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Privatization: A Key to Solving Egypt’s Economic Woes

Karim Badr El-Din's picture
Also available in: Français | العربية
Cairo StreetIn 1991, Egypt launched the Economic Reform and Structural Transformation Program (ERSAP) to address dire economic conditions. The difficult financial situation forced the government to reschedule its public debt twice, in 1987 and 1991. The Egyptian reform program moved at a slow pace until 2003, when the government pushed for further liberalization of the economy. The government began by floating the rate of exchange of the Egyptian pound in 2003, followed by the implementation of a series of policies aiming at shifting Egypt from a centrally planned to a free market economy.

Despite the very good economic performance resulting from these reforms, they were not supplemented by political reforms. Furthermore, the regime did not provide compelling arguments for adopting economic liberalization, while the dominant discourse in the country was (and still is) nationalistic in nature, while appeasing Islamists. Due to these facts, economic liberalization was harshly criticized, and characterized as corrupt and favoring big corporations.

Privatization was one of the main pillars of the ERSAP and as a result of this program 382 State Owned Enterprises (SOEs) were fully or partially privatized. The overall proceeds from the privatization scheme amounted to EGP 57.4 billion (approximately $9.4 billion) up till 2009. The pattern of the privatization program coincided with the strength of the overall reform process.  For example, both moved at a slow pace between 1991 and 2004/05 – when the average number of privatized companies per year was around 15. On the other hand, between 2004 and 2006, 77 companies were privatized with an annual average of 25 enterprises, a period that witnessed rigorous economic reforms.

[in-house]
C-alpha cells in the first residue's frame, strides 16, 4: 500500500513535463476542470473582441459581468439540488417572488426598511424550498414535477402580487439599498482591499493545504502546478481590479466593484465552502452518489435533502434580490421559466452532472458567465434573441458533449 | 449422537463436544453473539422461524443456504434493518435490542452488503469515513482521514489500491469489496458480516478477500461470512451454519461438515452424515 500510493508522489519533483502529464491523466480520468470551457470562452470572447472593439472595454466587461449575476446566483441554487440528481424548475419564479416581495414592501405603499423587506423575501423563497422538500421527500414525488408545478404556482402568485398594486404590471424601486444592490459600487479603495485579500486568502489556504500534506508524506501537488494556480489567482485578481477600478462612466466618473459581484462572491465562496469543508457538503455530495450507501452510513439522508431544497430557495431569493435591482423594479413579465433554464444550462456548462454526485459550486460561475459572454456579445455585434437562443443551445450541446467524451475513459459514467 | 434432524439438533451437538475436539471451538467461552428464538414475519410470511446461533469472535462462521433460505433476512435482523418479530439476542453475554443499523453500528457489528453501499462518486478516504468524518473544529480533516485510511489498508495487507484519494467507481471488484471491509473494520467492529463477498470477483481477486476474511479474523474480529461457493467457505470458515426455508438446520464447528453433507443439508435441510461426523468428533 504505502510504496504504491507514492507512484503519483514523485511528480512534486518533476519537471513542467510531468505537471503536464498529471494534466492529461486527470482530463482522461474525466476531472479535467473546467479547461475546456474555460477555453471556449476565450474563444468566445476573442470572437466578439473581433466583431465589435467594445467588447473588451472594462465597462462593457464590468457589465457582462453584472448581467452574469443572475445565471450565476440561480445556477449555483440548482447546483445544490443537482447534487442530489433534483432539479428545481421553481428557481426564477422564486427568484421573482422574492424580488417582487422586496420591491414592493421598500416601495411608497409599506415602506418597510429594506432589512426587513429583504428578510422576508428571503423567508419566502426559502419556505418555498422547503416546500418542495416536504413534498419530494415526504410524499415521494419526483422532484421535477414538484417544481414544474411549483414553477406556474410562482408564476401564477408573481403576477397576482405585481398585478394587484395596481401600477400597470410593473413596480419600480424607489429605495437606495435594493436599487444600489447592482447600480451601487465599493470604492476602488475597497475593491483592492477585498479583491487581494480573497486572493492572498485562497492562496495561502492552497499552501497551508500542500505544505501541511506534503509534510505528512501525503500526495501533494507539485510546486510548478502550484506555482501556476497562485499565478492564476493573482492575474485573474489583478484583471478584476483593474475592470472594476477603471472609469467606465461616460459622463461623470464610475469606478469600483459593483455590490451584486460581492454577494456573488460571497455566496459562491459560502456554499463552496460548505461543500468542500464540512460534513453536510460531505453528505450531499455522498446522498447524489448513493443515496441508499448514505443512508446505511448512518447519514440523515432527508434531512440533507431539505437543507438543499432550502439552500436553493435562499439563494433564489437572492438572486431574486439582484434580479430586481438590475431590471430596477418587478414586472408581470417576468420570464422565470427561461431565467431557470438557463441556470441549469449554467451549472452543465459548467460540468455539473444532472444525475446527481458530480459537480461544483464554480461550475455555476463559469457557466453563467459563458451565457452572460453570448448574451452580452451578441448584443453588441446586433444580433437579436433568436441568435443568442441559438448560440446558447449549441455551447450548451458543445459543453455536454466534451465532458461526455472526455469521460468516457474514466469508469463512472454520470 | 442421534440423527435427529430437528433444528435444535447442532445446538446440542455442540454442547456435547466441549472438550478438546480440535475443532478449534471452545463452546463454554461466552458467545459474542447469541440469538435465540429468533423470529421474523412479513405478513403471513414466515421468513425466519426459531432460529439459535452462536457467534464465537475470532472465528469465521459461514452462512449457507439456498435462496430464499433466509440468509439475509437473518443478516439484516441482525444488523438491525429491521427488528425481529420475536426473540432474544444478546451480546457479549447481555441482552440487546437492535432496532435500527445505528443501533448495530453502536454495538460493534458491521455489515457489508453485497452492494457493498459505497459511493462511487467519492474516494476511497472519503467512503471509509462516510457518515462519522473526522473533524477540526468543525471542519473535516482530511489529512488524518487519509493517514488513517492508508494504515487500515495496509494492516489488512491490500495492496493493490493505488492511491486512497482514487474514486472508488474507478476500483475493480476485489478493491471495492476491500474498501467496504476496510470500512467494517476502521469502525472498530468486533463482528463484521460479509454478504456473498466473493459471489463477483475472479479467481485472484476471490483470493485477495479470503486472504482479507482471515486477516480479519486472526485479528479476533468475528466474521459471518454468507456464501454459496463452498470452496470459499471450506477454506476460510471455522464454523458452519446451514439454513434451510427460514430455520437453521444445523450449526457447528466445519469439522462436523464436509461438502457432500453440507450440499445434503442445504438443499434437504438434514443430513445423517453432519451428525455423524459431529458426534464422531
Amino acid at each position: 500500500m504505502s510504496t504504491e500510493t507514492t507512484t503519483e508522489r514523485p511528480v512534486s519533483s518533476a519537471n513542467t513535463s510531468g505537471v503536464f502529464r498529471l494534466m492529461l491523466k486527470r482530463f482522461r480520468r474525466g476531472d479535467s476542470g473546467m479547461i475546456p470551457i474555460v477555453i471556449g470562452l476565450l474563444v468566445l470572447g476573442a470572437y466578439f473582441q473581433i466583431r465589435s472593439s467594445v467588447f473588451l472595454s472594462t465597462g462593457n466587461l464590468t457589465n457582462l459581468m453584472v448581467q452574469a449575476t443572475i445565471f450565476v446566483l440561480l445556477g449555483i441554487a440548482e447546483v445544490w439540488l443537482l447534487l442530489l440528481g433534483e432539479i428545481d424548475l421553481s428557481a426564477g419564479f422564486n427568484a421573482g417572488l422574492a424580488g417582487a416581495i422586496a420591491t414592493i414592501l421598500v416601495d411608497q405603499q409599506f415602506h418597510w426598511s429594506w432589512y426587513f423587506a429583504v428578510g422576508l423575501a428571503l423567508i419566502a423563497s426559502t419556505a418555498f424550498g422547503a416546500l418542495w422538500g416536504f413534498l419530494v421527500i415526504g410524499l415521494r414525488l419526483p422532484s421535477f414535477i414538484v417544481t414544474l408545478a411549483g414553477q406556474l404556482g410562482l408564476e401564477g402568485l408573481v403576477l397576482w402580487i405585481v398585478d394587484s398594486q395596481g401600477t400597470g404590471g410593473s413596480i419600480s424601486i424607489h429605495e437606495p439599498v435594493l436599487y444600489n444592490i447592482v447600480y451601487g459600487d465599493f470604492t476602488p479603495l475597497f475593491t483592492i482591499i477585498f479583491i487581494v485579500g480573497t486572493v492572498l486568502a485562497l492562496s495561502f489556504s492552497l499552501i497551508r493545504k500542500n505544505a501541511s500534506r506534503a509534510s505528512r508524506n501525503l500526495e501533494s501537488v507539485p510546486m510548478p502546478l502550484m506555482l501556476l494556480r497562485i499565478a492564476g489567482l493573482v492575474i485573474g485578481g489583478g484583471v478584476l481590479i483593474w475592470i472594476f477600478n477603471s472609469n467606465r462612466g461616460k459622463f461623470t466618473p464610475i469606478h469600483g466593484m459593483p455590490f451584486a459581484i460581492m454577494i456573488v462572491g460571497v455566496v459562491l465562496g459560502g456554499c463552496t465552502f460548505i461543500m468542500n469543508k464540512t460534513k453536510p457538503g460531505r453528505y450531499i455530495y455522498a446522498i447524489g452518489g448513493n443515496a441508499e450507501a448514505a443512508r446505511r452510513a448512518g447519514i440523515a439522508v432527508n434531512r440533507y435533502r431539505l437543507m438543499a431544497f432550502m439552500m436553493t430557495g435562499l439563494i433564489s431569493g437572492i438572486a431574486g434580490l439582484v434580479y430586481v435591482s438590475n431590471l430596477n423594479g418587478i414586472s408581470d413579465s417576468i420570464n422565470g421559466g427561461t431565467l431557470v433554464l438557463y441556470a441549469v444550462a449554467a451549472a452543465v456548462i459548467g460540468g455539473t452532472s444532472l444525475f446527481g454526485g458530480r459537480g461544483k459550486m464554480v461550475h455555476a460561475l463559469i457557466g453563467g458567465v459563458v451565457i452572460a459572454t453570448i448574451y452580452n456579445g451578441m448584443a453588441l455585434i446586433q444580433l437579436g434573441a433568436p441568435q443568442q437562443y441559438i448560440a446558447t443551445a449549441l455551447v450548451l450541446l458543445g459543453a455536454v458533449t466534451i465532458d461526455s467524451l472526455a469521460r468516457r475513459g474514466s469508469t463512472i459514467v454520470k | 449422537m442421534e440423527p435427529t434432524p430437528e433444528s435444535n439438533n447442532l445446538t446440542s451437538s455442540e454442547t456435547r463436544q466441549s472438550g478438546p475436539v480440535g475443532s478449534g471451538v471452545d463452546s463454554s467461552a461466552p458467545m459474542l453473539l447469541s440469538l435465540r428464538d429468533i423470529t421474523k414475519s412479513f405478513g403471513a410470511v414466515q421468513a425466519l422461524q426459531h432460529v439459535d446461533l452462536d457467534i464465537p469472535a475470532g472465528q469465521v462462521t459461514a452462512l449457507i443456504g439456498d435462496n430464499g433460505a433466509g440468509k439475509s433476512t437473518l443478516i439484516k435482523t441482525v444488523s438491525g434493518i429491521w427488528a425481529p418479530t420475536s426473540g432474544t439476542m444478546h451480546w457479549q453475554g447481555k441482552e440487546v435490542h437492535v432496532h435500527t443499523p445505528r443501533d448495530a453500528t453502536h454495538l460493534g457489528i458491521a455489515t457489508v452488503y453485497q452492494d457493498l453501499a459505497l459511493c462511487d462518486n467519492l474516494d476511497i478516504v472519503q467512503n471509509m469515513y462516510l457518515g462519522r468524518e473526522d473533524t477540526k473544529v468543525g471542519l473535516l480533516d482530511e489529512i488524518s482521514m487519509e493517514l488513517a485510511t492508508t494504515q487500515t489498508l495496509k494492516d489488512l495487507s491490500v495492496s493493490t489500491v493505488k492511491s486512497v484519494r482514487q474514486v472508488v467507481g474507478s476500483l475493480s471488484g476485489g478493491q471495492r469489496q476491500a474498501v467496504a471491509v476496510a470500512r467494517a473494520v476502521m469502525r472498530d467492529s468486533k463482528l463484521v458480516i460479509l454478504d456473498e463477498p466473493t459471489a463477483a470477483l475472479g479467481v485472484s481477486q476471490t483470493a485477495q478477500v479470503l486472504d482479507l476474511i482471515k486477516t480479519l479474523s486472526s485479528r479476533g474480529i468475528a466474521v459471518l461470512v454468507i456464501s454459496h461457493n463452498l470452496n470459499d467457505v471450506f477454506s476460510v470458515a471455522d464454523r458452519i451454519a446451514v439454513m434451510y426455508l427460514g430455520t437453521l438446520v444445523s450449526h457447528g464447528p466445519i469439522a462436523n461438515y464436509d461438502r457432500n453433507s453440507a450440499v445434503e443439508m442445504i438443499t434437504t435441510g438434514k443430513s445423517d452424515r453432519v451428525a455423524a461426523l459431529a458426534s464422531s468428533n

The performance of the privatized companies varied according to the degree of divestiture, either full or partial privatization. The performance of the fully privatized companies improved after privatization, as profitability increased. Moreover, capital expenditures and operational efficiency also improved after privatization. However, employment declined in almost 75 percent of the privatized companies.

Interestingly, the performance of the partially privatized companies did not show any improvement. This is mainly because partial privatization did not force a change in management. The performance of the privatized companies was an important success of the whole privatization program, as the main goal of the reform program was to transition Egypt into a free market economy. This required dismantling the inefficient and distortive state-owned enterprises and improving fiscal sustainability while simultaneously improving overall economic performance.

After the 2011 revolution, the former Egyptian President Mohamed Morsi announced the suspension of the privatization program. The program   had sparked numerous labor strikes and fueled public rage against economic liberalization policies. Ever since the revolution, almost 40 court cases have been filed to annul the privatization of some companies. Most of the cases are still pending, but in some the courts have ruled in favor of returning the companies to the public sector. Some investors are now filing international arbitration lawsuits to claim compensation for their lost investments.

Low sale value and corruption were the common justifications in the privatization annulment cases. Some companies were indeed undervalued; however, this was mainly due to government intervention in response to public sentiment.  For example, the case of the iconic department store Omer Effendi, the initial valuation reached EGP 1 billion; however, the government insisted that the buyer retain all the assets (especially the real estate – due to its historic value) and employees. Consequently, the sales value dropped by half.  Nevertheless, the case of Omer Effendi and the majority of the privatization program have been perceived within Egypt as corrupt – despite the positive results they have delivered. The program was also portrayed as being against the “nation’s interest” by various political groups. 

The story of privatization reversal exemplifies the public sentiment towards economic liberalization in general. The current regime and interim government have recently adopted some populist measures to contain public anger. Despite their adverse impact on the economy, the government declared price fixing and the establishment of a minimum and maximum wage. The pressure from the street and the deteriorating economic condition puts Egypt at a cross roads – between responding to popular demands and pursuing meaningful, yet painful, economic reforms.

Egypt's economic hardships will not vanish on their own. If necessary reforms are not adopted, new economic policies will suffer a similar fate to that of the privatization program. However, there has been one clear lesson from the recent past. If reforms are to succeed, they have to be incorporated in a consistent political discourse, if anything was learnt from past experience.